Time to get on the right side of history

Mayor Bill Wuttke and Gettysburg City Council:

I have always been proud to let people know that I am from Gettysburg, SD. If they are from out of state of course, they think immediately of  Gettysburg, PA and if they are in state, they may know of Gettysburg or they will make a reference to Geddes and I will quickly correct them and say “no, Gettysburg; you know, the Battlers.” 

A big part of my business is getting to know people and learn a little bit about them and conversely, letting them know a little bit about me. I have always thought it was a positive to mention where I was brought up as I have never had anything but positive feedback about my hometown. Not so much any longer. In fact, I have been getting my share of negative feedback from those who know me and although I know some of it is said in jest, there is an underlying message that is not difficult to interpret. 

Having spent most of my adolescence and formative years in Gettysburg, I think of the kindness and compassion that I felt so often from so many in the community. You know the saying, “it takes a village.” Well, Gettysburg was that village. I think of Ep Sieler, Gordon Jensen, Shirley Vail, Jim Cameron and so many others, from school teachers and administrators to parents simply doing their best to raise their children in the best manner possible molding them to grow up to be fair and honest and trustworthy and not judge people by the color of their skin but by the content of their character. 

Quoting a Bob Dylan song, “these times, they are a changing,” I think it is time to get on the right side of history. Yes, there may have been a time when one could say that the confederate symbol was something that needed to be preserved, simply as a part of our history, and not a proud and righteous history. The proper place to preserve this symbol is in museums where the story can be told with the hope that this period in our past is never repeated. 

The symbol now stands for treason, racism, slavery and white supremacy and should not be on display on any law enforcement group and certainly, not on the uniform of the police officers in my hometown. I don’t believe after the Nazis were defeated that the Nazi symbol was every in vogue as a symbol of all that is good.

I understand that we are in challenging times and the effect that Covid-19 has had on all municipalities, large and small alike and that budgets are stretched to the max, in some places. If it is a cost thing, I will be the first to get in line to help defray the cost of removing the confederate patch and developing a new patch and symbol that we can be proud of.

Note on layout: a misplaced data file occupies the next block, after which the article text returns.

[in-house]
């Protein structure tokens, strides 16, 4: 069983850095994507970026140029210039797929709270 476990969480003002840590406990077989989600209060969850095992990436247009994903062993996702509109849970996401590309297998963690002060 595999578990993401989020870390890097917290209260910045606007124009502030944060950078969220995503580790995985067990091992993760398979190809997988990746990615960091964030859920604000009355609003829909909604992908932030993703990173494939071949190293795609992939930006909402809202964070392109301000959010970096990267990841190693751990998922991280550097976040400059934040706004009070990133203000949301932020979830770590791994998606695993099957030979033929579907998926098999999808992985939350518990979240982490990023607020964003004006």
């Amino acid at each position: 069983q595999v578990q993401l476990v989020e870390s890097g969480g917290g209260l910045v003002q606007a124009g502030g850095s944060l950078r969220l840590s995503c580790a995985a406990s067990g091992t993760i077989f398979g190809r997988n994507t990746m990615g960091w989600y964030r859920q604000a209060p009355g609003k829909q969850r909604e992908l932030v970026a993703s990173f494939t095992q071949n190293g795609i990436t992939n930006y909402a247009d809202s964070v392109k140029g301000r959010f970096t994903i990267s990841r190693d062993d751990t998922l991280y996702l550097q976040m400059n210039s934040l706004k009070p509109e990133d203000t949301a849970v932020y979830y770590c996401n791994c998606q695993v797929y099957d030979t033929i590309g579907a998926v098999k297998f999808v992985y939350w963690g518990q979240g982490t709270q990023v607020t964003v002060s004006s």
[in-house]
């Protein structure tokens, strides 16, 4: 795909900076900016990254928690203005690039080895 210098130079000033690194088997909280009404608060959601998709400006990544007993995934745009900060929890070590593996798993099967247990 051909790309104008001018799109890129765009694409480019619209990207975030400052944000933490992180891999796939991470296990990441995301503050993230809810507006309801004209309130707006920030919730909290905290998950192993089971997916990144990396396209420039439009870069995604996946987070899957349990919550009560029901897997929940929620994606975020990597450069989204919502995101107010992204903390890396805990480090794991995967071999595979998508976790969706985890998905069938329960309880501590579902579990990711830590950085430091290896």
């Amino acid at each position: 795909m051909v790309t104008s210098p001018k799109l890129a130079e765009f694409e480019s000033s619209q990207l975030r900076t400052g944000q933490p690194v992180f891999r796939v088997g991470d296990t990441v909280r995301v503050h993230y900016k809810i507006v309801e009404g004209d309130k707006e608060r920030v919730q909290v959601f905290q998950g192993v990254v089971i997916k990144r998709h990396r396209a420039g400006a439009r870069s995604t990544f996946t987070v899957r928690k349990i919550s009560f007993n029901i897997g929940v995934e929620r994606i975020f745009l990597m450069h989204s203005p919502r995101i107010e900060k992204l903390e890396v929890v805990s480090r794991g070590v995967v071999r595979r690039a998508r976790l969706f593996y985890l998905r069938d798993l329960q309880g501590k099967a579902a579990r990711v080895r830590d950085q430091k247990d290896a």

This is not complicated. Do the right thing. Remove it from the uniforms now and give me,  and all of the others that either call Gettysburg, SD home now, or can proudly say that is where we are from the permission to continue to proudly promote and endorse this wonderful town that will always have a place in my heart. 

Sincerely, 

Calvin M. Sievers

Rapid City, SD

5 responses to “Time to get on the right side of history”

  1. Jim Rieger says:

    I disagree. It’s a history thing and that’s popular culture right now. There is no malice or racism intended. I hope the city council stands firm if for no reason other than they don’t need outside influences telling what to think. Let the townspeople and the council decide. It’s THEIR town. We could use the “I’m offended” tag about everything and many people do these days. I’m offended that cities let themselves be looted and burned with out doing anything. I’m offended that about many PC (politically correct) . Don’t get me wrong, I do believe in racial equality and working hard and doing things the right way. Maybe in our own way we can each ch nge the world for the better

  2. Bruce meyer says:

    I would think the police would be the first ones to object to having the Confederate flag on their sleeve. If they don’t I’ve got to wonder why. There may be other explanations but racism is the one that first comes to mind. It’s not a good look.

  3. John G. White says:

    Calvin Sievers has written an excellent letter. I find it sad that a symbol of treason has made its way north, and is even part of a patch that is worn supposedly by those who are have sworn publicly to “serve and protect.” This is not the image of what I would think the residents of Gettysburg, or I would hope the majority of them, would want their children as well as outsiders to think of their community.

  4. Greg Mellang says:

    Well written letter, Calvin! and I agree wholeheartedly.

    It’s time to retire the patch and logo.

    Sincerely,
    Greg Mellang
    Cambridge, MN

  5. James C. Patterson says:

    The appearance of the Confederate flag AND the U. S.
    flag on the Gettysburg, SD shoulder patch was adopted
    years ago as a symbol of reconciliation between the North and South. The ability to recognize that both sides
    suffered and that past differences should be set aside was inherent.

    A new way of thinking has taken root in which history is subject to revision depending on current fashion, politics,
    and lynch mob hysteria. That in my opinion is far more
    dangerous than the possibility of offending someone who may or may not have had ancestors on either side
    of the American Civil War.

    To rip out pages of history, destroy monuments, and to
    disparage those who would dare resist such mob action
    Is in my opinion quite un-American and a dangerous path to follow.

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